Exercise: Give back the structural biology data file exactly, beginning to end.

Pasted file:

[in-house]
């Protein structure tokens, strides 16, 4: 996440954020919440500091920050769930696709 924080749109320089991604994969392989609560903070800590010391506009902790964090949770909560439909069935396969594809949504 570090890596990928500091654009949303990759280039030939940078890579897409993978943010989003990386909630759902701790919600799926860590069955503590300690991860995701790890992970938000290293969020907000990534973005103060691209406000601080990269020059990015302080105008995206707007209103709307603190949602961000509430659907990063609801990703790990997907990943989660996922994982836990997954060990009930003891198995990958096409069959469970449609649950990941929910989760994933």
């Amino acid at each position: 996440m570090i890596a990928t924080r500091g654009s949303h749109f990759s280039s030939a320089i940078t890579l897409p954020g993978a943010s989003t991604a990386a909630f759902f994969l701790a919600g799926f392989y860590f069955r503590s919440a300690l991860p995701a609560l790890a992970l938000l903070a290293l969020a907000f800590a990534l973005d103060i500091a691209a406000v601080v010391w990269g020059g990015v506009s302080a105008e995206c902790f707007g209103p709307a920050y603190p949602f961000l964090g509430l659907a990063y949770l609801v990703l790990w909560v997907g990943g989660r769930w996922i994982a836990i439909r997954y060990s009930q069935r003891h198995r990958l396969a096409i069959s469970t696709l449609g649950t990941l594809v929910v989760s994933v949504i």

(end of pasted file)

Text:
[in-house]
């Protein structure tokens, strides 16, 4: 996440954020919440500091920050769930696709 924080749109320089991604994969392989609560903070800590010391506009902790964090949770909560439909069935396969594809949504 570090890596990928500091654009949303990759280039030939940078890579897409993978943010989003990386909630759902701790919600799926860590069955503590300690991860995701790890992970938000290293969020907000990534973005103060691209406000601080990269020059990015302080105008995206707007209103709307603190949602961000509430659907990063609801990703790990997907990943989660996922994982836990997954060990009930003891198995990958096409069959469970449609649950990941929910989760994933």
């Amino acid at each position: 996440m570090i890596a990928t924080r500091g654009s949303h749109f990759s280039s030939a320089i940078t890579l897409p954020g993978a943010s989003t991604a990386a909630f759902f994969l701790a919600g799926f392989y860590f069955r503590s919440a300690l991860p995701a609560l790890a992970l938000l903070a290293l969020a907000f800590a990534l973005d103060i500091a691209a406000v601080v010391w990269g020059g990015v506009s302080a105008e995206c902790f707007g209103p709307a920050y603190p949602f961000l964090g509430l659907a990063y949770l609801v990703l790990w909560v997907g990943g989660r769930w996922i994982a836990i439909r997954y060990s009930q069935r003891h198995r990958l396969a096409i069959s469970t696709l449609g649950t990941l594809v929910v989760s994933v949504i």